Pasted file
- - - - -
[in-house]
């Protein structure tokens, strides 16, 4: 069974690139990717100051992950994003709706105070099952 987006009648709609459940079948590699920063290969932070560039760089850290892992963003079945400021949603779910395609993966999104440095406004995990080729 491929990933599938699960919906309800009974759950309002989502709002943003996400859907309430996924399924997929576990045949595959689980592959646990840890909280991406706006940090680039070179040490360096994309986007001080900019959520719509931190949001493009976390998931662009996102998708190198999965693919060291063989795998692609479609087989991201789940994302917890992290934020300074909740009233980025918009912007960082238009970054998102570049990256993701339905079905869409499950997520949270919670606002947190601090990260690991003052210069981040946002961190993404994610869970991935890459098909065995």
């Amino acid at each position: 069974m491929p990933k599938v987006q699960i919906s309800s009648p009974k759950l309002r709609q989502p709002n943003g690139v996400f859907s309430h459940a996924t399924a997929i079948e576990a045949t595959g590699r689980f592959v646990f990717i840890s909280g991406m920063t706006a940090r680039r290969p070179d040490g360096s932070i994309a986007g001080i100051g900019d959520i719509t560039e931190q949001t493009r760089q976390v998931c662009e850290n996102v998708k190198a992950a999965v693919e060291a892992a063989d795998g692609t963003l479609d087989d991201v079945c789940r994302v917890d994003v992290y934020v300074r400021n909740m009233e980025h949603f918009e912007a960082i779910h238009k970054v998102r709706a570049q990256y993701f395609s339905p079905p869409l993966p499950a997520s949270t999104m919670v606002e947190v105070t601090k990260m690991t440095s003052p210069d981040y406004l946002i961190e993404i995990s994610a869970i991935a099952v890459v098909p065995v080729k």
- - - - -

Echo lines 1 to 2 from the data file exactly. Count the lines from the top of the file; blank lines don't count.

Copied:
[in-house]
């Protein structure tokens, strides 16, 4: 069974690139990717100051992950994003709706105070099952 987006009648709609459940079948590699920063290969932070560039760089850290892992963003079945400021949603779910395609993966999104440095406004995990080729 491929990933599938699960919906309800009974759950309002989502709002943003996400859907309430996924399924997929576990045949595959689980592959646990840890909280991406706006940090680039070179040490360096994309986007001080900019959520719509931190949001493009976390998931662009996102998708190198999965693919060291063989795998692609479609087989991201789940994302917890992290934020300074909740009233980025918009912007960082238009970054998102570049990256993701339905079905869409499950997520949270919670606002947190601090990260690991003052210069981040946002961190993404994610869970991935890459098909065995």